Same goes for shooting drills. While it’s nice to know what I’m capable of when the light is perfect, my body feels good, and my hands and eyes are united in one purpose, I’m far more interested in how much performance I can coax out when I’m bone tired at the end of the week and am just operating on instinct.

    By caleb on Oct 14, 2012

  11. GhettoSmack — You’re exactly right. When I first started having problems with my 1911 reloads, I broke my own dry fire rule and used a shot timer to push myself. Sure enough, my dry fire reloads got faster. My best reloads were better. But my average reloads actually got worse. When I stopped using the timer and spent my dry fire effort working on perfect fumble-free practice, all of my reloads got better.

    By ToddG on Oct 14, 2012

  12. A very obvious, but often ignored, aspect of shooting. Its probably one of the largest separations from ‘competition’ vs. ‘real world’ performance. If you’re prepped and ready, waiting for the buzzer, maybe running the same drill over-and-over, with your tricked out 1911 from an open competition holster, until you finally get a really good run…that’s a far cry from standing in line at the local minimart and two robbers come in with the saw-off shotgun and you’re holding a carton of eggs and gallon of milk with your .38 snubnose in your pocket (with a current valid, CPL of course). Its just not anywhere in the same realm.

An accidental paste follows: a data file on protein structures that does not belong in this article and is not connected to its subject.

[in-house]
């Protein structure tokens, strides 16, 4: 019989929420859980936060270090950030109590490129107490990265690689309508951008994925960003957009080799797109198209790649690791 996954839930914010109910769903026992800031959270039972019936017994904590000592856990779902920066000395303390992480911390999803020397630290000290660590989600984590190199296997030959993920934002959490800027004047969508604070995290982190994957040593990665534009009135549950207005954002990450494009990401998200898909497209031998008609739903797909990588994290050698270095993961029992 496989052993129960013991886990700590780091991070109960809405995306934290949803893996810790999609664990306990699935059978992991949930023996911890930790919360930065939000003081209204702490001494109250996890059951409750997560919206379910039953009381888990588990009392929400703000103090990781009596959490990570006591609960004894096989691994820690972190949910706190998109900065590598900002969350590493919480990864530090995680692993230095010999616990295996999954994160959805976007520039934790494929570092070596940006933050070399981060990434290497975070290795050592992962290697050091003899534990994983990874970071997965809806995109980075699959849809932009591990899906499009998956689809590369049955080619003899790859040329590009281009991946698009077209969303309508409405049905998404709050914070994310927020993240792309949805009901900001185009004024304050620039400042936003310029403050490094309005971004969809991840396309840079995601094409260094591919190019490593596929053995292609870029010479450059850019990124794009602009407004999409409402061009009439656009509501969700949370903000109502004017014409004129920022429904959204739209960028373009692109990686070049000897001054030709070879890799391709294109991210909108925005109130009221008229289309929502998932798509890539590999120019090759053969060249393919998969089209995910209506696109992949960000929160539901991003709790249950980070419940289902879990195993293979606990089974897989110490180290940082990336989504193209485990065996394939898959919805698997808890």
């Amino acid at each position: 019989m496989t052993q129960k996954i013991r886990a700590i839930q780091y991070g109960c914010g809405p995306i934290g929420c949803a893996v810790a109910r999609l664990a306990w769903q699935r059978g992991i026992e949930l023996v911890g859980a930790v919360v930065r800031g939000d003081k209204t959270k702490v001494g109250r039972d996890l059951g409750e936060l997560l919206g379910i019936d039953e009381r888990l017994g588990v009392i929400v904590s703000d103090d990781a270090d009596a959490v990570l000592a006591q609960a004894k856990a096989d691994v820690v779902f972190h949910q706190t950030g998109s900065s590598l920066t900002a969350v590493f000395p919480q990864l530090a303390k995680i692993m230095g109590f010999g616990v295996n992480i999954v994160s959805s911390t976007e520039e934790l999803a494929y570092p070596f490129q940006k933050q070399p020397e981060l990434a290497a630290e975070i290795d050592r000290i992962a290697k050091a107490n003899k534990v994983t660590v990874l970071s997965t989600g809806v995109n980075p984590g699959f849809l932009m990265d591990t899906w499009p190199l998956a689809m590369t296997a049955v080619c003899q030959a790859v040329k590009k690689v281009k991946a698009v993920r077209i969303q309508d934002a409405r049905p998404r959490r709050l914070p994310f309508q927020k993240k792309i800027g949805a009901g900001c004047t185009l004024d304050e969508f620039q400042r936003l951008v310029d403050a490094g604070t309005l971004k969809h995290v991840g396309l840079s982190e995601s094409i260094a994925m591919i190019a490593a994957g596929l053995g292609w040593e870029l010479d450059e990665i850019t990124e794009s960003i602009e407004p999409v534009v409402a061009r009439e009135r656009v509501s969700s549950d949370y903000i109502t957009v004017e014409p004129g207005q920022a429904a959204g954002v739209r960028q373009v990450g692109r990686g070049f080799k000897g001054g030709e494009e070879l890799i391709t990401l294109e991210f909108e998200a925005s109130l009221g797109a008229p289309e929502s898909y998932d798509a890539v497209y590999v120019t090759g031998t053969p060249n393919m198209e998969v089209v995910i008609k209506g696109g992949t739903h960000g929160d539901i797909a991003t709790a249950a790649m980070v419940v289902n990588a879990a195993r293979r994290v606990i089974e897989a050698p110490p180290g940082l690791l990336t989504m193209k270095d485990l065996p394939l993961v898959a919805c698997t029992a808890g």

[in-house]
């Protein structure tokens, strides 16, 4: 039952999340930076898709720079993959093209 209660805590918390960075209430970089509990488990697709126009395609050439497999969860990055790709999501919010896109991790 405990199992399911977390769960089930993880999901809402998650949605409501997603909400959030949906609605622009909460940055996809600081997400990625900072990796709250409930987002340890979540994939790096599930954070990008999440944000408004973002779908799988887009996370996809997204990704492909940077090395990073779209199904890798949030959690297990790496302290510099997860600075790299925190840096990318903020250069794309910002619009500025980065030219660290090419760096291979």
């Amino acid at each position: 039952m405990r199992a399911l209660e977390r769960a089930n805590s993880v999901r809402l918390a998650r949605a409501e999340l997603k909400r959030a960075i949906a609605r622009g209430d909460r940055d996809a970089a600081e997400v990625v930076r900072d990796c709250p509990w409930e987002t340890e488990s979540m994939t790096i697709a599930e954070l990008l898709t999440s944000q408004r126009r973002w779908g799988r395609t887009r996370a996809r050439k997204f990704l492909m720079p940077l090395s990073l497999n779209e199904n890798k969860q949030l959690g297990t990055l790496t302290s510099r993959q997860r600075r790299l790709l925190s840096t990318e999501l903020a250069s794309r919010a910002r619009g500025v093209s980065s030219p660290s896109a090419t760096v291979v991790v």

I think the term is ‘grandbagger’–those that practice a drill over and over, until they can blaze that one, single particular drill at warp speed, but if you change anything, or perform any other drill, the performance drops like it fell of the edge of a cliff. But again, if you want to win the major matches, to some degree, this type of situation is required, because that’s the course you’re going to be test on. If you want to win a Bianchi Cup, you don’t go shoot trap with a shotgun. You practice the stages, over and over, and over again.

    I guess it a boils down to what you’re doing, and how realistic your are about it. If you really want to test yourself, it would mean making everything a ‘cold’ run, which would be very time consuming and probably while informative, not overly productive. I mean do you want to want to leave the range and wait probably 30+ minutes between string of fire? Probably not, but that would be a more realistic, representative testing procedure.

    Does this mean you shouldn’t practice? Of course not…you won’t rise to the occasion, you’ll revert to your training. Just be realistic about it.

    YMMV,
    BOSS

    By BOSS on Oct 16, 2012